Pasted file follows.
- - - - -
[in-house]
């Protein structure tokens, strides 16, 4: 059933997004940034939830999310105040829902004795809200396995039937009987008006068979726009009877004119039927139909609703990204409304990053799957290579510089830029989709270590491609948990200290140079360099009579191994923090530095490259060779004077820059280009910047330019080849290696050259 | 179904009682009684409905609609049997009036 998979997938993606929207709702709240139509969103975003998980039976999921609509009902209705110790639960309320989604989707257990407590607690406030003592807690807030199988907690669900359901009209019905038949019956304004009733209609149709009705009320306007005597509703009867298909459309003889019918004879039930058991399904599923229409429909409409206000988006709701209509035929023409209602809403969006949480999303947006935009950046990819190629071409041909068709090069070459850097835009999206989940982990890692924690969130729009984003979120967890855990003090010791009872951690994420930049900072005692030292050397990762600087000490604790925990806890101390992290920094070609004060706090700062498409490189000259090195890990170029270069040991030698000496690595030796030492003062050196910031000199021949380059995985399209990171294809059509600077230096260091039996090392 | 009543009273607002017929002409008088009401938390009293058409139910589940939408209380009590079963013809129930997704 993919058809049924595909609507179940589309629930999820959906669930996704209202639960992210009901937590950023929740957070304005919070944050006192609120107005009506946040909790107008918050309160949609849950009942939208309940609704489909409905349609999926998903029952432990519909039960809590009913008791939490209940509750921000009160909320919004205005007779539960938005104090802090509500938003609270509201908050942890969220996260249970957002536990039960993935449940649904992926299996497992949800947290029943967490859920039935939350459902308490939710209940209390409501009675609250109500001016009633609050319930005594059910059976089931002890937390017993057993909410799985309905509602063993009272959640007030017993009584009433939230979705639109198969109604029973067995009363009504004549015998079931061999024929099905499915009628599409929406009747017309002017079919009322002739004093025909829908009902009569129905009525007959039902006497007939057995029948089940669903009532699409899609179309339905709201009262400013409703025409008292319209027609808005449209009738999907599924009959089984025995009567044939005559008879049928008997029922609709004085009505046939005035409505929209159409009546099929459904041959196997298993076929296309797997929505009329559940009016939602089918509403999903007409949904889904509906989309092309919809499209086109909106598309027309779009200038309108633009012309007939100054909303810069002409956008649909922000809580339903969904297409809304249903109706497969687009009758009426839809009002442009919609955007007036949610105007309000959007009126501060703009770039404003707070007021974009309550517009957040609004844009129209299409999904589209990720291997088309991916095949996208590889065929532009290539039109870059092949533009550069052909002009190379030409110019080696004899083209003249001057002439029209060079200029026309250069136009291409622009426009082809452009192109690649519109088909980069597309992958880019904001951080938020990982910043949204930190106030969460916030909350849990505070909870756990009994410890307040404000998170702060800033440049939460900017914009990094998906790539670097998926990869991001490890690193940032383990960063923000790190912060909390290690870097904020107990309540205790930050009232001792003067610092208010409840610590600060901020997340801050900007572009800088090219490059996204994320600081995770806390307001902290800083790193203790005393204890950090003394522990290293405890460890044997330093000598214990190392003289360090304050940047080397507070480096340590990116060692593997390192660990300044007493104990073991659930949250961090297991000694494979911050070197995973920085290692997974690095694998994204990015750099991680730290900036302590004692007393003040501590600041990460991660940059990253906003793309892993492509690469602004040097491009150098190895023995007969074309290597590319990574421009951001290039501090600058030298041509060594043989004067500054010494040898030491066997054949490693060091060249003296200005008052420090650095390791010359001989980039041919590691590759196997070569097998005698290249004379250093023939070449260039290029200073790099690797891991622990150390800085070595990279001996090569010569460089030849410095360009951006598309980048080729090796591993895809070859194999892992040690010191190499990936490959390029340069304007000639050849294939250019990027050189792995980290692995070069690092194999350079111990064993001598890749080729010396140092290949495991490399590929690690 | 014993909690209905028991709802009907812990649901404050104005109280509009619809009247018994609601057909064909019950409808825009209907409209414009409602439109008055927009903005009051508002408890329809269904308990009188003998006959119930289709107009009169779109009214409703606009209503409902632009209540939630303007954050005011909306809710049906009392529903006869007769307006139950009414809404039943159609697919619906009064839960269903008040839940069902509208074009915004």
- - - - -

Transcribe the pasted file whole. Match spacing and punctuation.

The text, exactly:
[in-house]
């Protein structure tokens, strides 16, 4: 059933997004940034939830999310105040829902004795809200396995039937009987008006068979726009009877004119039927139909609703990204409304990053799957290579510089830029989709270590491609948990200290140079360099009579191994923090530095490259060779004077820059280009910047330019080849290696050259 | 179904009682009684409905609609049997009036 998979997938993606929207709702709240139509969103975003998980039976999921609509009902209705110790639960309320989604989707257990407590607690406030003592807690807030199988907690669900359901009209019905038949019956304004009733209609149709009705009320306007005597509703009867298909459309003889019918004879039930058991399904599923229409429909409409206000988006709701209509035929023409209602809403969006949480999303947006935009950046990819190629071409041909068709090069070459850097835009999206989940982990890692924690969130729009984003979120967890855990003090010791009872951690994420930049900072005692030292050397990762600087000490604790925990806890101390992290920094070609004060706090700062498409490189000259090195890990170029270069040991030698000496690595030796030492003062050196910031000199021949380059995985399209990171294809059509600077230096260091039996090392 | 009543009273607002017929002409008088009401938390009293058409139910589940939408209380009590079963013809129930997704 993919058809049924595909609507179940589309629930999820959906669930996704209202639960992210009901937590950023929740957070304005919070944050006192609120107005009506946040909790107008918050309160949609849950009942939208309940609704489909409905349609999926998903029952432990519909039960809590009913008791939490209940509750921000009160909320919004205005007779539960938005104090802090509500938003609270509201908050942890969220996260249970957002536990039960993935449940649904992926299996497992949800947290029943967490859920039935939350459902308490939710209940209390409501009675609250109500001016009633609050319930005594059910059976089931002890937390017993057993909410799985309905509602063993009272959640007030017993009584009433939230979705639109198969109604029973067995009363009504004549015998079931061999024929099905499915009628599409929406009747017309002017079919009322002739004093025909829908009902009569129905009525007959039902006497007939057995029948089940669903009532699409899609179309339905709201009262400013409703025409008292319209027609808005449209009738999907599924009959089984025995009567044939005559008879049928008997029922609709004085009505046939005035409505929209159409009546099929459904041959196997298993076929296309797997929505009329559940009016939602089918509403999903007409949904889904509906989309092309919809499209086109909106598309027309779009200038309108633009012309007939100054909303810069002409956008649909922000809580339903969904297409809304249903109706497969687009009758009426839809009002442009919609955007007036949610105007309000959007009126501060703009770039404003707070007021974009309550517009957040609004844009129209299409999904589209990720291997088309991916095949996208590889065929532009290539039109870059092949533009550069052909002009190379030409110019080696004899083209003249001057002439029209060079200029026309250069136009291409622009426009082809452009192109690649519109088909980069597309992958880019904001951080938020990982910043949204930190106030969460916030909350849990505070909870756990009994410890307040404000998170702060800033440049939460900017914009990094998906790539670097998926990869991001490890690193940032383990960063923000790190912060909390290690870097904020107990309540205790930050009232001792003067610092208010409840610590600060901020997340801050900007572009800088090219490059996204994320600081995770806390307001902290800083790193203790005393204890950090003394522990290293405890460890044997330093000598214990190392003289360090304050940047080397507070480096340590990116060692593997390192660990300044007493104990073991659930949250961090297991000694494979911050070197995973920085290692997974690095694998994204990015750099991680730290900036302590004692007393003040501590600041990460991660940059990253906003793309892993492509690469602004040097491009150098190895023995007969074309290597590319990574421009951001290039501090600058030298041509060594043989004067500054010494040898030491066997054949490693060091060249003296200005008052420090650095390791010359001989980039041919590691590759196997070569097998005698290249004379250093023939070449260039290029200073790099690797891991622990150390800085070595990279001996090569010569460089030849410095360009951006598309980048080729090796591993895809070859194999892992040690010191190499990936490959390029340069304007000639050849294939250019990027050189792995980290692995070069690092194999350079111990064993001598890749080729010396140092290949495991490399590929690690 | 014993909690209905028991709802009907812990649901404050104005109280509009619809009247018994609601057909064909019950409808825009209907409209414009409602439109008055927009903005009051508002408890329809269904308990009188003998006959119930289709107009009169779109009214409703606009209503409902632009209540939630303007954050005011909306809710049906009392529903006869007769307006139950009414809404039943159609697919619906009064839960269903008040839940069902509208074009915004």